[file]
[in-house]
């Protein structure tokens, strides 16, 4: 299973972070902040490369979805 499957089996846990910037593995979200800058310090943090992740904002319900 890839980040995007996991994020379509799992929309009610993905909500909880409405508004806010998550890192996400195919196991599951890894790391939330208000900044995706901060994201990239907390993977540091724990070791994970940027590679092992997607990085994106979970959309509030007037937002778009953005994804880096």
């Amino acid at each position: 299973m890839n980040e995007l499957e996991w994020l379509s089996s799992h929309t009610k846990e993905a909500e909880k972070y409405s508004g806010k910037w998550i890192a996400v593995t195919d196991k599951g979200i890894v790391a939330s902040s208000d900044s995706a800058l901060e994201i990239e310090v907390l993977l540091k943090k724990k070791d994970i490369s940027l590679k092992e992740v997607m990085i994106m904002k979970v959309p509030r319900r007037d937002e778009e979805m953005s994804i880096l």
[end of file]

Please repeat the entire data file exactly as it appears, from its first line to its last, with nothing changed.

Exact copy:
[in-house]
């Protein structure tokens, strides 16, 4: 299973972070902040490369979805 499957089996846990910037593995979200800058310090943090992740904002319900 890839980040995007996991994020379509799992929309009610993905909500909880409405508004806010998550890192996400195919196991599951890894790391939330208000900044995706901060994201990239907390993977540091724990070791994970940027590679092992997607990085994106979970959309509030007037937002778009953005994804880096």
């Amino acid at each position: 299973m890839n980040e995007l499957e996991w994020l379509s089996s799992h929309t009610k846990e993905a909500e909880k972070y409405s508004g806010k910037w998550i890192a996400v593995t195919d196991k599951g979200i890894v790391a939330s902040s208000d900044s995706a800058l901060e994201i990239e310090v907390l993977l540091k943090k724990k070791d994970i490369s940027l590679k092992e992740v997607m990085i994106m904002k979970v959309p509030r319900r007037d937002e778009e979805m953005s994804i880096l």